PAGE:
Photographer Kim Hak spent a sultry March this year carving and scratching away layer upon layer of kaleidoscopic paint from the weathered walls of Kep’s glorious, circa 1960, modernist villas and mansions.
Many left abandoned and dishevelled, but still structurally intact after the civil war, the villas whisper of the dozy seaside town’s past as an opulent beach resort for the country’s well-heeled and blue-blooded.
Hak, who had developed a fascination with Kep’s architecture and had spent the previous two years working on a number of collections tracing the town’s ethereal features and its ghosts, wove his own story into the villas’ peeling walls.
The result is a salient, vivid collection of photos of his own artworks: Unfinished which is set to be exhibited in Phnom Penh and is a spin-off of another collection which was awarded a prestigious French prize last month.
One, reminiscent of Gustav Klimt’s The Kiss, is a vivid mix of saffron-hued shapes and flecks of gold, while another is almost Dali-esque, marbled pastels swirling around abstract cracks and shapes.
Other photographs depict the 31-year-old’s charcoal etchings: elephants, seahorses, swaying palms and tropical fruit and what looks like a ruby geisha.
While 30 of the images can be viewed on the artist’s website for a preview, there are plans to exhibit a full collection next year.
Unfinished is the spin off of another Kep-based collection by the artist: Someone, which shows the ghosts – both living and dead – that lived in the old villas.
“Many (structures) are overtaken by the jungle like Angkor ruins and while many seem abandoned there are actually symbols of life inside – mundane, ordinary objects like pots and glasses, stuffed toys and kettles that were part of life back then,” he said.
Hak photographed a faded, gold-framed black and white image of a young couple, yet these symbols of the villas’ life pre-Khmer Rouge are juxtaposed with images of present-day life.
In one image, the viewer peers out of a window in which the glass and bars have been removed and looted, while other structures are tangled in scrub, twisted tree roots and vegetation.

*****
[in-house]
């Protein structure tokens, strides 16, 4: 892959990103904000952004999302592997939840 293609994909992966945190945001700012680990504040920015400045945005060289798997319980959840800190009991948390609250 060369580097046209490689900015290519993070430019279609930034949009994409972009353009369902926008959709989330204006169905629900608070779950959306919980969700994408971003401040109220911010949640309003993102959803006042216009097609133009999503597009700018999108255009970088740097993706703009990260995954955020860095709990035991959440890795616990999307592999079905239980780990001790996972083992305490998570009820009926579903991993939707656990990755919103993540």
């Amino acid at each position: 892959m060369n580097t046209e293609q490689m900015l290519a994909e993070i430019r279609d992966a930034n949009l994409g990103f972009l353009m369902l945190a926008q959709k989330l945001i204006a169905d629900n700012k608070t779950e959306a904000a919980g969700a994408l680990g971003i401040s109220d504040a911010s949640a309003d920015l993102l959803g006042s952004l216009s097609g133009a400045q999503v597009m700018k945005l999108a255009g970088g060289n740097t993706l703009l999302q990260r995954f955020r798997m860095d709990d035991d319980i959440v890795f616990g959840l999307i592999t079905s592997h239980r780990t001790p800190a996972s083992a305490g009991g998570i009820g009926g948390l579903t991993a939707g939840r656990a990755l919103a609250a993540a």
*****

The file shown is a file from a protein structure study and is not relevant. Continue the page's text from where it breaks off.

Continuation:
In others we see a bag of eggs hanging on a wall, a moto parked outside a doorway and an elderly woman who had taken refuge in one crumbling mansion.
When Hak returned to work on Unfinished, he was saddened to learn the elderly woman had since died. “It’s just life and we cannot stay forever,” he said.
Someone, it too yet to be exhibited, garnered critical acclaim and in 2011 the half-finished project won the artist an “Artistic Creation Project” award from Paris’ Musée du quai Branly, with Hak winning $15,000 to finish the project.
“I only finished the collection on June 30 this year and then travelled in September to France to give them the final collection and a presentation to the museum’s founder… it will formally be exhibited there next year,” he said.
Hak was also selected in September as one of 1000 artists from around the world to feature at Nottingham’s World Event Young Artists event, with his work exhibited at Nottingham Trent University’s Art and Design school
“There was amazing work from artists across multiple platforms and it was very inspiring to talk to other lecturers, performers and to see new things… to talk about new ideas and methods that may not have been canvassed in Cambodia… it was a huge opportunity,” he said.
Battambang born Hak, who in his early 20s travelled extensively around the country in a tourism gig, said his art was reflective of his “quiet and calm” nature.
“My work is always about memory, it infuses all of my work – there is always past, present and future. I’ve worked on a lot of projects and so far that element has been present in them all - I’m not sure why.
“I think it’s important to just let work and art evolve naturally, not to push something to be unique or different or to mimic other successful photographers.
“Personally I am very quiet and people have said they see that in my work a quietness, calmness and observation… I like to work this way and think if I was commissioned to do something I’d find it quite hard.
“I think my work, when it does depict the Khmer Rouge, is a little more subtle… it is important to recognise the country’s past but also to move on,” he said.
For more information about Kim Hak's work, visit his website.
To contact the reporter on this story: Claire Knox at email@example.com